zazen

zazen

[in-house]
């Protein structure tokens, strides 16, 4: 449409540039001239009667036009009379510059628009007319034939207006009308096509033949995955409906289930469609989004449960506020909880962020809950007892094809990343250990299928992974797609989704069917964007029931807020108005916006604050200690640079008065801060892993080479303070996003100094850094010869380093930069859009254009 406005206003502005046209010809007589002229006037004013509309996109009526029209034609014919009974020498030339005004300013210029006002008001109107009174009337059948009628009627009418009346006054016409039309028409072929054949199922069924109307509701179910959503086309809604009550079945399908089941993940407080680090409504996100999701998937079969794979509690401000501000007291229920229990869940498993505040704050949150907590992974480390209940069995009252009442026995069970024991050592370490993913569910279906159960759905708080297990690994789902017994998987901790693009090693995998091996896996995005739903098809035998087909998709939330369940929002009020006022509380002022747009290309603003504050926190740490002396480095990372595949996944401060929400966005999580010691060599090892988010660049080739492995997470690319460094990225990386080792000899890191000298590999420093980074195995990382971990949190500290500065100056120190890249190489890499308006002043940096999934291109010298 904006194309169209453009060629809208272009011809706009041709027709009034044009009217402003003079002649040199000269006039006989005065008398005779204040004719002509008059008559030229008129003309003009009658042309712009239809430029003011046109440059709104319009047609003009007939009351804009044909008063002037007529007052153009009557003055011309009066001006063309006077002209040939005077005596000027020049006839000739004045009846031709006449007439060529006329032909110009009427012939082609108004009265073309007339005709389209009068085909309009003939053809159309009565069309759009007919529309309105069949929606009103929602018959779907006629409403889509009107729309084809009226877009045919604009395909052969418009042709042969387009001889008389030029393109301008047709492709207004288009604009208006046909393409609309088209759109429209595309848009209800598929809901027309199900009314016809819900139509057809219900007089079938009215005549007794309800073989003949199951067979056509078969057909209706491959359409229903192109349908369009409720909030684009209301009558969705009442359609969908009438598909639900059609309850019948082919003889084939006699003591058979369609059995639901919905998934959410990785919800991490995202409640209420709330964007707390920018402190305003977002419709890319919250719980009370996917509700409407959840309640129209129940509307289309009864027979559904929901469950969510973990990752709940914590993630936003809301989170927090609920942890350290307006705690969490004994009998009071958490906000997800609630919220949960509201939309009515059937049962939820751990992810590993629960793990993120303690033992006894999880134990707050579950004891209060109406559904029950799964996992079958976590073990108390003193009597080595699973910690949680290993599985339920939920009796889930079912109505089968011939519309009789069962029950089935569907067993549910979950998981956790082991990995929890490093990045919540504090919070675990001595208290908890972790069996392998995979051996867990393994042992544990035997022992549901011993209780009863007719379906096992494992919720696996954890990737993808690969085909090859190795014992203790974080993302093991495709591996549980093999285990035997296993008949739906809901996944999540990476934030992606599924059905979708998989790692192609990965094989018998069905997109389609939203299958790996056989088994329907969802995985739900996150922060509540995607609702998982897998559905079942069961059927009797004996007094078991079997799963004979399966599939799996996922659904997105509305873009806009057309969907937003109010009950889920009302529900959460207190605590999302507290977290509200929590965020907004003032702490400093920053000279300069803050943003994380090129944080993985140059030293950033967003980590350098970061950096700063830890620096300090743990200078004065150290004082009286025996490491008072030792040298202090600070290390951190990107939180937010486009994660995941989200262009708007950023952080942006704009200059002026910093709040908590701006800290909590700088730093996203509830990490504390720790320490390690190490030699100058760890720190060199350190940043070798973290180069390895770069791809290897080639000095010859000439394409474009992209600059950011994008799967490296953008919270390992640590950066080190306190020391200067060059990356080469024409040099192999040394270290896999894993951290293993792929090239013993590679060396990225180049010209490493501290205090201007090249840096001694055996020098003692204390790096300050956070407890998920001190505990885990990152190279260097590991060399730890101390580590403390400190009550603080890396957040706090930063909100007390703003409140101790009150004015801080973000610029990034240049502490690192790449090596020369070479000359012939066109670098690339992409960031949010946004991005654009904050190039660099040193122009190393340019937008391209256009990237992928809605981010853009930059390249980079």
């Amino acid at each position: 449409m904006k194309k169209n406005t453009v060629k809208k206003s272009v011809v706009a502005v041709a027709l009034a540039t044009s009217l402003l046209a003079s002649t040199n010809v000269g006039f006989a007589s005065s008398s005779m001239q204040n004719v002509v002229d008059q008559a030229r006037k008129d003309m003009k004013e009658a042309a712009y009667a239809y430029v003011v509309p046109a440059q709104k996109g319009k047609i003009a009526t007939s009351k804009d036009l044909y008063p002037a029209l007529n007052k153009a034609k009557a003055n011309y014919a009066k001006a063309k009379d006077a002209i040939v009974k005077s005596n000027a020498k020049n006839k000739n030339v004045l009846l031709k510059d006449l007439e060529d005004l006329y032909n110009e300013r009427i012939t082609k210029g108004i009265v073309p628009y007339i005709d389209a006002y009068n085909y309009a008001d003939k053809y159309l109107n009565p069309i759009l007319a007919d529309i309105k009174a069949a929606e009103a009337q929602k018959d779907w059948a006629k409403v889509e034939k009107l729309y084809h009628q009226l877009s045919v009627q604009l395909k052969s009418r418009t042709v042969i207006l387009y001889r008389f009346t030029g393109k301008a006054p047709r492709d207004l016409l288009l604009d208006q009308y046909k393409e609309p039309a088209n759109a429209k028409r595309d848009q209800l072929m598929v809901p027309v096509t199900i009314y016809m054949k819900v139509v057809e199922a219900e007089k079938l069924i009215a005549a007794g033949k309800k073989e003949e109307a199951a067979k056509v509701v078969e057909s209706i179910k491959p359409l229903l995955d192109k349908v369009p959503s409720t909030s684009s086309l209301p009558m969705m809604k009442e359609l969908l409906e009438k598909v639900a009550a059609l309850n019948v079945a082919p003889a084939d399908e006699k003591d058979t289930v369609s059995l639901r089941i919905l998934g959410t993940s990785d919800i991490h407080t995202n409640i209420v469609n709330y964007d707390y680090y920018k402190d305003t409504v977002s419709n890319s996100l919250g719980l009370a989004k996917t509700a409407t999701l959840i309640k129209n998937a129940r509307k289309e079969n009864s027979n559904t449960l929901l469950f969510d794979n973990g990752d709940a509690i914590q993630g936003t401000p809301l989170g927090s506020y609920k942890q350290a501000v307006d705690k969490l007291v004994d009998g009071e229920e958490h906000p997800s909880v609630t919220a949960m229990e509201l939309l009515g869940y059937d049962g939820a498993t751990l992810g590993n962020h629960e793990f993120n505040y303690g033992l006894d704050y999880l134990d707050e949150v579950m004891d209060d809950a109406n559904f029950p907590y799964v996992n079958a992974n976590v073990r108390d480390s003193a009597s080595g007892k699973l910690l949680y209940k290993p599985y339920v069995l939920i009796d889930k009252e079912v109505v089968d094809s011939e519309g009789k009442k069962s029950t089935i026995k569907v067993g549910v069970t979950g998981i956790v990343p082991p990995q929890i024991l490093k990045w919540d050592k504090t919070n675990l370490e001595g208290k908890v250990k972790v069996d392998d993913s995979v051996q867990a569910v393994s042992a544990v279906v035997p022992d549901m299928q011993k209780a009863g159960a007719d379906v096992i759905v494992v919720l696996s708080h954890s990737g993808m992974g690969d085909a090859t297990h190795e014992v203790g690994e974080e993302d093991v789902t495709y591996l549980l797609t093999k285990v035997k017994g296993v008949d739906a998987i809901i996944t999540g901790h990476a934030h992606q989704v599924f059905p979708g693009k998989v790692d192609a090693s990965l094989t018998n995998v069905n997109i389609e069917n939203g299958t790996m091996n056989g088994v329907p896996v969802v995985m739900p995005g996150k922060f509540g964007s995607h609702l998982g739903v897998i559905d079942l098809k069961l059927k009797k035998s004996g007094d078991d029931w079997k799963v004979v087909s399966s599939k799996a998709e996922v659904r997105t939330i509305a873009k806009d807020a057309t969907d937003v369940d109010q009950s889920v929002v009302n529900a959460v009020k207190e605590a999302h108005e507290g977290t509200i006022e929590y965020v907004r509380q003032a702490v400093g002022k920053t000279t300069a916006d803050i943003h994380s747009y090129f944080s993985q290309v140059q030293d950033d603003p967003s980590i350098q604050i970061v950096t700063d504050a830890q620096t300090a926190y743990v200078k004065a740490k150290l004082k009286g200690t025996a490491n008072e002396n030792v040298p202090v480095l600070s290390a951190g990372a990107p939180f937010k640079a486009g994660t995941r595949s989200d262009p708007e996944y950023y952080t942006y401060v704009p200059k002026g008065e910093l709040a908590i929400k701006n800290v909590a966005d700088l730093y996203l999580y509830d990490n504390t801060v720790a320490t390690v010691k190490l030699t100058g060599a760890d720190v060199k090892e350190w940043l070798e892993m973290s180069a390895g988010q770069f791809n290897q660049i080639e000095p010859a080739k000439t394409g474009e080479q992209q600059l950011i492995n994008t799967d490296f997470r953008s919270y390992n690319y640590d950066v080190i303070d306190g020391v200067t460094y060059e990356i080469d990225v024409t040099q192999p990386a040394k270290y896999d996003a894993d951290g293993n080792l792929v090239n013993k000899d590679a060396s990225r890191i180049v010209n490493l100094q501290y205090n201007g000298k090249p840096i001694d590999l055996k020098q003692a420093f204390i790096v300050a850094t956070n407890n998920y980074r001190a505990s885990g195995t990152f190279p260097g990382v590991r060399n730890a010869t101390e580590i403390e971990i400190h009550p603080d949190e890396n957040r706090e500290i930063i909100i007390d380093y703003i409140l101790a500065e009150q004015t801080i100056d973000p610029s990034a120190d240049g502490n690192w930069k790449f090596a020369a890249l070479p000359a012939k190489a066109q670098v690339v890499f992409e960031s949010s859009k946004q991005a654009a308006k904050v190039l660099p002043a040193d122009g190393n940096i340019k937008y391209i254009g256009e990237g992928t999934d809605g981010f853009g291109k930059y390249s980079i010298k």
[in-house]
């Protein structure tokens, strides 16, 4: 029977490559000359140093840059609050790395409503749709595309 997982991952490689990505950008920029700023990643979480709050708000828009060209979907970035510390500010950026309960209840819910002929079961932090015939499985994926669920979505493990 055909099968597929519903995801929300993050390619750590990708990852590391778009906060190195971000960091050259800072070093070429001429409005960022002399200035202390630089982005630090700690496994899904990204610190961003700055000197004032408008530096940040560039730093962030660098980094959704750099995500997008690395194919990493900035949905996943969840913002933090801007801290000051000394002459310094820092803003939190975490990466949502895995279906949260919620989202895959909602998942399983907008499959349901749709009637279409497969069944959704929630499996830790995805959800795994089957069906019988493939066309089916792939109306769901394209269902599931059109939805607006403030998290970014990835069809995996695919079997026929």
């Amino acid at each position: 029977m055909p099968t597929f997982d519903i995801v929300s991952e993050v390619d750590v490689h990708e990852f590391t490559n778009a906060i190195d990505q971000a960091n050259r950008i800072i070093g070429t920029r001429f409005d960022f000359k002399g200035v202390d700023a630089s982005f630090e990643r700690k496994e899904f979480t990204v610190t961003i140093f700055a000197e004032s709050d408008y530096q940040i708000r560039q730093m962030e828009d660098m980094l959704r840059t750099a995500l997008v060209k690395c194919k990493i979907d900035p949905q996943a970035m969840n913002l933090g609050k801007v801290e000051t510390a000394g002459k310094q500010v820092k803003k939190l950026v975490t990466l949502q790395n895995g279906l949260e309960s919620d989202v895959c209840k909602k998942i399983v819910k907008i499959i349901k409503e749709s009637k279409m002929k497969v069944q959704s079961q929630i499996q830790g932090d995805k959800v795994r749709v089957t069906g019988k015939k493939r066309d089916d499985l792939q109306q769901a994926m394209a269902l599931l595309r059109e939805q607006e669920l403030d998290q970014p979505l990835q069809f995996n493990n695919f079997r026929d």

One of the simplest ways of meditating, this technique involves nothing more than just being aware of your breathing. But don't be deceived by its simplicity. It is a potent tool for stilling the mind and regenerating the body. And concentrating your awareness on the breath is not as easy as it sounds. You need to find yourself a quiet place where you will not be disturbed. You can sit cross-legged on the floor with a small cushion underneath you, or you can sit in a chair if you prefer, but your back should be straight. This straight-back position is a requirement for many meditation techniques, since it creates a physical equilibrium which makes calm mental focus possible. Let your hands rest quietly in your lap. count your breaths Close your eyes. Take several long, slow breaths, breathing from your abdomen so it swells out with each in-breath and sinks in again when you breathe out. Now rock your body from side to side and then around in large, gentle circles from your hips to the top of your head. Rock in increasingly smaller circles until you gradually come to rest in the center. Now breathe in and out through your nose quietly without doing anything to your breathing - that is, don't try to breathe deeper or slower or faster, just breathe normally. With each out-breath count silently to yourself. So it goes: in-breath, out-breath `one'...in-breath, out-breath `two'... and so on up to ten, counting only on the out-breath. When you get to ten, go back and begin again at one. If you lose count halfway, it doesn't matter. Go back and start the count at one again. Counting isn't the point. It is a way of focusing your mind on your breath. After fifteen minutes - sneak a look at your wristwatch if you must - stop. Sit still for a moment, then open your eyes and slowly begin to go about your everyday activities again. If you are like most people, the first few times you do the exercise you will find you lose count often and you are frequently distracted by thoughts or noises. It makes no difference. It works just as well anyway. Each time some random thought distracts you, simply turn your mind gently back again to counting the breaths. Distractions don't change the effectiveness of the meditation. The exercise, like most techniques, is best done twice a day, morning and evening. A beginner will usually notice positive results by the end of a week, but they become increasingly apparent the longer you go on doing it. Some Buddhist monks do this exercise for two or three years before beginning any other form of meditation. beyond relaxation Once you are familiar with the practice of deep relaxation or meditation and with all the benefits it can bring you, you might be interested to go on to investigate other, more complex forms of meditation. There are many, for meditation is not a word that is easy to define. It takes in such different practices. Some forms such as zazen or vispassana (sometimes called insight meditation) demand complete immobility. You sit watching the rise and fall of your abdomen as you breathe, and whenever your mind wanders you gently turn it back to this observation. This simply concentrated attention, which can be likened to the `continuum of awareness' in Gestalt theory, is capable of bringing up many repressed feelings and thoughts that have been stifling your full expression and of liberating them. The Siddha Yoga of Muktananda and the chaotic meditation of Rajneesh, where the body is let go to move as it will, are examples of this sort. They often involve spontaneous changes in muscle tension and relaxation and in breathing, and they demand a sense of surrender to the physical body for the release of the mental, emotional and bodily tensions. These kinds of meditation can be particularly good for someone with a tendency to be physically rigid. Then there are the visualization meditations such as those used in Tibetan Buddhism in which you focus your mind on a particular image, fine-tuning it to the specific beneficial energies or influences this symbol carries (the creative imagery techniques in the next section are also an example of this kind of meditation). They have been used recently to cure serious illness and also in the sports world to improve athletic performance. Another form of meditation is that of "mindfulness," where you go about your daily activities simply being aware of each thing that you do, as in Gurdjieff's "self-remembering," shikantaza or mahamudra. These are just a few of the possibilities worth investigating if you want to go further. Each has something worthwhile to offer, and the mere act of learning a new method and the set of ideas and attitudes that go with it can be an exciting experience as well as tremendously beneficial.